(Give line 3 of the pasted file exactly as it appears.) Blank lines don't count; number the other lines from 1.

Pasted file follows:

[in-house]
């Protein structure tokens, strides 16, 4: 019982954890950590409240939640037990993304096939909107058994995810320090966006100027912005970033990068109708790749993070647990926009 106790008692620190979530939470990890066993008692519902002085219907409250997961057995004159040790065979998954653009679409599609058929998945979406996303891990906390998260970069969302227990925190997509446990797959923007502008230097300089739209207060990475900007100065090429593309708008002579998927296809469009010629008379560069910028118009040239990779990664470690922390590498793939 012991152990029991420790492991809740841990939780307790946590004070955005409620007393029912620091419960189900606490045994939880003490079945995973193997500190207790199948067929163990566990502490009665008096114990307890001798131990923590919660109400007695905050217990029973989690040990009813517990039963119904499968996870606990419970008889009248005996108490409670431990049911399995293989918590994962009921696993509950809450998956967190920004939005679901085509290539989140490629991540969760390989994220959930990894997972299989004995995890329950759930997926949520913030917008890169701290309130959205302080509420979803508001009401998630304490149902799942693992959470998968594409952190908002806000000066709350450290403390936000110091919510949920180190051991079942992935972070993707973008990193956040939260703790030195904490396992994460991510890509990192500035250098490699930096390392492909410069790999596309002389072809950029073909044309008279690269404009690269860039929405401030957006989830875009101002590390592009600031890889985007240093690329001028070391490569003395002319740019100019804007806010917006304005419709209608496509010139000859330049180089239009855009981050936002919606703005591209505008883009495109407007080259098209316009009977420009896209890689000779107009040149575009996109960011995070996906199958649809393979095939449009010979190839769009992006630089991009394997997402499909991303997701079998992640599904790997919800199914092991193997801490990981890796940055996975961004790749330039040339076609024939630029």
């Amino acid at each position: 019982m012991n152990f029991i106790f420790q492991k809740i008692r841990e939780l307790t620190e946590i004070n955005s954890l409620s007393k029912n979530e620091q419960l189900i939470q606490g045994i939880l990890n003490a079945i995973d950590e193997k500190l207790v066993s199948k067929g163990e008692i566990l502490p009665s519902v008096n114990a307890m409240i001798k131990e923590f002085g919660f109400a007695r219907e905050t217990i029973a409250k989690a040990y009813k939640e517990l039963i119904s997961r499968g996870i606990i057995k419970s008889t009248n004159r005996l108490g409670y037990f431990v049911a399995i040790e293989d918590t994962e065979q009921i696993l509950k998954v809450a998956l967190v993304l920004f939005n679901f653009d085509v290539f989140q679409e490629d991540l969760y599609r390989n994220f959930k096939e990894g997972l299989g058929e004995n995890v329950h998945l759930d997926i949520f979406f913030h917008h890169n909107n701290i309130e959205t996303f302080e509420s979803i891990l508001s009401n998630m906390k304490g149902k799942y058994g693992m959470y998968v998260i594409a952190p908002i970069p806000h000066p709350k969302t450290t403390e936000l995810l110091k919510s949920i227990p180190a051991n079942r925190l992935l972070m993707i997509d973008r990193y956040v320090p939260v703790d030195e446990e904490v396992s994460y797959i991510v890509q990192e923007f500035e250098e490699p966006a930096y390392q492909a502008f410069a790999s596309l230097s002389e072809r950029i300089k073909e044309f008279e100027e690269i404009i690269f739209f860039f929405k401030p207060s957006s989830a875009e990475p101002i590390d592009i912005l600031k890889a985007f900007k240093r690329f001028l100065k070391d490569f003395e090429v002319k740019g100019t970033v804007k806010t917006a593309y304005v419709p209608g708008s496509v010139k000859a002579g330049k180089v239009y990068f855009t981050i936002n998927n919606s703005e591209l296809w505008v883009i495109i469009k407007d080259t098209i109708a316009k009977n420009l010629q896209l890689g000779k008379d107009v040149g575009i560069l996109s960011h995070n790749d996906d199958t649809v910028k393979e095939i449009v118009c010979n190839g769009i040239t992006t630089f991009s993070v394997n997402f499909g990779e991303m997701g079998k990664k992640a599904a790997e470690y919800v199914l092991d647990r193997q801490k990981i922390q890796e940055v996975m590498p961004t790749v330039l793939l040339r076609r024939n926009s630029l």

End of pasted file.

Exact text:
């Amino acid at each position: 019982m012991n152990f029991i106790f420790q492991k809740i008692r841990e939780l307790t620190e946590i004070n955005s954890l409620s007393k029912n979530e620091q419960l189900i939470q606490g045994i939880l990890n003490a079945i995973d950590e193997k500190l207790v066993s199948k067929g163990e008692i566990l502490p009665s519902v008096n114990a307890m409240i001798k131990e923590f002085g919660f109400a007695r219907e905050t217990i029973a409250k989690a040990y009813k939640e517990l039963i119904s997961r499968g996870i606990i057995k419970s008889t009248n004159r005996l108490g409670y037990f431990v049911a399995i040790e293989d918590t994962e065979q009921i696993l509950k998954v809450a998956l967190v993304l920004f939005n679901f653009d085509v290539f989140q679409e490629d991540l969760y599609r390989n994220f959930k096939e990894g997972l299989g058929e004995n995890v329950h998945l759930d997926i949520f979406f913030h917008h890169n909107n701290i309130e959205t996303f302080e509420s979803i891990l508001s009401n998630m906390k304490g149902k799942y058994g693992m959470y998968v998260i594409a952190p908002i970069p806000h000066p709350k969302t450290t403390e936000l995810l110091k919510s949920i227990p180190a051991n079942r925190l992935l972070m993707i997509d973008r990193y956040v320090p939260v703790d030195e446990e904490v396992s994460y797959i991510v890509q990192e923007f500035e250098e490699p966006a930096y390392q492909a502008f410069a790999s596309l230097s002389e072809r950029i300089k073909e044309f008279e100027e690269i404009i690269f739209f860039f929405k401030p207060s957006s989830a875009e990475p101002i590390d592009i912005l600031k890889a985007f900007k240093r690329f001028l100065k070391d490569f003395e090429v002319k740019g100019t970033v804007k806010t917006a593309y304005v419709p209608g708008s496509v010139k000859a002579g330049k180089v239009y990068f855009t981050i936002n998927n919606s703005e591209l296809w505008v883009i495109i469009k407007d080259t098209i109708a316009k009977n420009l010629q896209l890689g000779k008379d107009v040149g575009i560069l996109s960011h995070n790749d996906d199958t649809v910028k393979e095939i449009v118009c010979n190839g769009i040239t992006t630089f991009s993070v394997n997402f499909g990779e991303m997701g079998k990664k992640a599904a790997e470690y919800v199914l092991d647990r193997q801490k990981i922390q890796e940055v996975m590498p961004t790749v330039l793939l040339r076609r024939n926009s630029l």